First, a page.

Strategic Restructuring and Organizational Developments
This discussion is directed toward company restructuring and repositioning, specifically my personal experiences in a project dependant industry, and the evolution of a business structure and organizational culture of flexibility and adaptability. Many companies operating in a project specific and contract dependant industry are required to align employees with processes and strategies to ensure smooth transition in an often dynamic and changeable environment. Companies competing in dynamic market environments have evolved and adapted to stay competitive and profitable. It is important to recognize the alignment of company culture toward the employee and the strategic role HRM has in the planning and preparation when restructure process is under-taken. The topics and reflections in discussion, although often specific to experiences in the contract and project environment, are also transferable across other industries.
The Motives for Restructuring
In essence the market environment is what drives changes in organizational strategy and structure. The new economic environment of increased competition and instability has moved organizations toward more responsive business structures. The Petroleum Industry is classic case of economic and market forces which have historically created cycles of high growth and recessional lows. Companies competing in the petroleum industry have evolved and adapted, in a strategic capacity, to stay competitive and profitable (Cibin and Grant, 290).
Organizational change can be said to encompass structural change or strategic change (Lines 2005, 10). Structural change, as defined by Lines, encompasses the merger of two companies, creation of new departments, and delayering or downsizing of an organization. Also restructuring can be strategic, which tends to involve changes in market domain resulting in changes of structure systems and processes. An example would be companies seeking, efficiency, innovation, and quality improvements.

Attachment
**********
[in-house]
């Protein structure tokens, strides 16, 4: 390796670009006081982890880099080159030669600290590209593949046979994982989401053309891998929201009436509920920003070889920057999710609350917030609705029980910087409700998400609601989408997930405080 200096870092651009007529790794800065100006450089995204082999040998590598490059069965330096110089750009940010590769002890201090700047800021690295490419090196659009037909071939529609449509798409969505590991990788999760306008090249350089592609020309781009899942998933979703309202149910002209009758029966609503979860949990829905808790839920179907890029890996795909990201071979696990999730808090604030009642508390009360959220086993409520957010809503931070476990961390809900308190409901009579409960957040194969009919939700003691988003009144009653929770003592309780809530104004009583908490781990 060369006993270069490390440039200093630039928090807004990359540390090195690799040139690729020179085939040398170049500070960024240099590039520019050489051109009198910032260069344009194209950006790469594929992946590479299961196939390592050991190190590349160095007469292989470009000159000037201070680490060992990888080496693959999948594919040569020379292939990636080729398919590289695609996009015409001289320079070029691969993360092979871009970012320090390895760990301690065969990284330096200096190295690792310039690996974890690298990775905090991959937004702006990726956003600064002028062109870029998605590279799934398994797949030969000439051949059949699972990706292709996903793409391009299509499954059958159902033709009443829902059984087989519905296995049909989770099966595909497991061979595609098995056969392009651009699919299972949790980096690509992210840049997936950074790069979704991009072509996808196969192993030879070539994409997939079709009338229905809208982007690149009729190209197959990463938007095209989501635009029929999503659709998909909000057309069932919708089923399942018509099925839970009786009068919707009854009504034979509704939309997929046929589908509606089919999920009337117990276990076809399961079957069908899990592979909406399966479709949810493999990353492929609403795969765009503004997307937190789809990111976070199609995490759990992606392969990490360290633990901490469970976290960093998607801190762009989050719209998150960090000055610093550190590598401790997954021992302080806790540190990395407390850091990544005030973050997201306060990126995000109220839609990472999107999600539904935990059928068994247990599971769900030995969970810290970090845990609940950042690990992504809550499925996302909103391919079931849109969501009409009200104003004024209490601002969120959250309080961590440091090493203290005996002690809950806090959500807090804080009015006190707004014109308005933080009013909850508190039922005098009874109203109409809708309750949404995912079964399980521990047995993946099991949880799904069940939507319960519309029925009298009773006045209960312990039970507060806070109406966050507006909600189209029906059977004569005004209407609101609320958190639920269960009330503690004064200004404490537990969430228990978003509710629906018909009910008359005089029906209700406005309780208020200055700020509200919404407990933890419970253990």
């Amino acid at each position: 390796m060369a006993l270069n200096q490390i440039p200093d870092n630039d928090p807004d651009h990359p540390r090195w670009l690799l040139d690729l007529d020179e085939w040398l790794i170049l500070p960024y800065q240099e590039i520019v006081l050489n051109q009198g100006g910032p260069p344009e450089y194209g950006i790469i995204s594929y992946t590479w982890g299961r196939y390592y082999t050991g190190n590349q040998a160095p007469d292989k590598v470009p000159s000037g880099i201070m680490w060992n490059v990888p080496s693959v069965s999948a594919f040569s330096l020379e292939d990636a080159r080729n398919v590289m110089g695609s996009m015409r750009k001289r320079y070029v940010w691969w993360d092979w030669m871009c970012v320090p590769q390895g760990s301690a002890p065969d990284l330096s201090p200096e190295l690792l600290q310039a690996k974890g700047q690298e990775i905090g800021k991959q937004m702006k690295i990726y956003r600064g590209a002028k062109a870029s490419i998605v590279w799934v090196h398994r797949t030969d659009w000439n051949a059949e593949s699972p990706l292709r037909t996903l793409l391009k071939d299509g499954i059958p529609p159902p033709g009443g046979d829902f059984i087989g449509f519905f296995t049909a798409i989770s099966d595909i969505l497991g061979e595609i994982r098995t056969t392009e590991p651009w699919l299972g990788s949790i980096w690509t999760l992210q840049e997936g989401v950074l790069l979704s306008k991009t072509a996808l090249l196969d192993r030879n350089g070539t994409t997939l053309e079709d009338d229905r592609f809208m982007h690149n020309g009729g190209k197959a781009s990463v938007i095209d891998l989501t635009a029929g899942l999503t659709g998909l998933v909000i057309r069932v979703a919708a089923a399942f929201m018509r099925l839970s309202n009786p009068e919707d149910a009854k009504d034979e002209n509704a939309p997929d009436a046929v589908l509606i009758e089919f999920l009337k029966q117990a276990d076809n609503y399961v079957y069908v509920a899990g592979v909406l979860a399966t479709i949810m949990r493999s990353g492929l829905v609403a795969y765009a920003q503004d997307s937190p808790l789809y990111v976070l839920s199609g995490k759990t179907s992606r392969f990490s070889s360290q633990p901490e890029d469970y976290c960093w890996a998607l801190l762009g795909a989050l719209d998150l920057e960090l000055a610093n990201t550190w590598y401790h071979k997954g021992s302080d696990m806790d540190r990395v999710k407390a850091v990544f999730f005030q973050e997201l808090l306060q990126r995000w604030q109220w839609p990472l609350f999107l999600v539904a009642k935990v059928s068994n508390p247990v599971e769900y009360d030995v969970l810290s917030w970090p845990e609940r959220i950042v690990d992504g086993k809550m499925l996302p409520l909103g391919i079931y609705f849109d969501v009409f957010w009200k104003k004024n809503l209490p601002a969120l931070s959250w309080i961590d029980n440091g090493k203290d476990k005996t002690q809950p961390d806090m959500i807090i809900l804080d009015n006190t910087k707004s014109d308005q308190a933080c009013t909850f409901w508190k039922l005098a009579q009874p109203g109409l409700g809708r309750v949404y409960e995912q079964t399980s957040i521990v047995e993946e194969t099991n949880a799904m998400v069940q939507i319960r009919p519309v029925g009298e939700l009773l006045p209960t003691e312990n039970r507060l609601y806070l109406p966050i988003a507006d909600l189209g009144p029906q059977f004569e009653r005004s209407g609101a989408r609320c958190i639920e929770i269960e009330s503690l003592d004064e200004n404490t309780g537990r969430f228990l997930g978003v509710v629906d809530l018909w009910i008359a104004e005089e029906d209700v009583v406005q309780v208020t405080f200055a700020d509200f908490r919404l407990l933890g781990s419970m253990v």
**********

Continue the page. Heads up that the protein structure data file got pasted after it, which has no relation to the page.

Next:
Companies also seek strategic advantage through business process development to realize efficiency, innovation, and quality improvements. “Business process improvement is fundamental to business development, quality improvement and the management of change” (Bendell 2005, 969). Strategic process improvement approaches such as ‘Six Sigma’, originating in Motorola, and ‘Lean Organization’ pioneered by Toyota, have now spread across manufacturing, design and transactional areas.
When people consider restructuring thoughts often are of significant company reshuffle or acquisition, where cost cutting and job losses are the principal and most visible impact. But restructuring is also project or area specific, related directly to strategic business objectives and the competitive market. Consider a project life cycle scenario or subcontractor subject to a fixed term contract, the contract period is often finite number of years, months or even weeks. Examples can be found in project intensive industries such as engineering and construction, IT, and research and development areas (Soderlund and Bredin 2006). These industries all suffer similar issues when addressing the finite project life cycle.
Companies are likely to experience multiple restructuring change scenarios at different stages which require different restructuring approaches. Certainly if companies want to compete in a competitive business environment, then business adaptation and change is inevitable. What the organization and management does to reduce the impact and speed the recovery will determine the overall implementation success.
Perception and Measuring Success
Whether the change is viewed as a success depends obviously on the situation and needs to be examined from perspective of the organization and the individual. From the organizational perspective, my personal experiences in project transition were...
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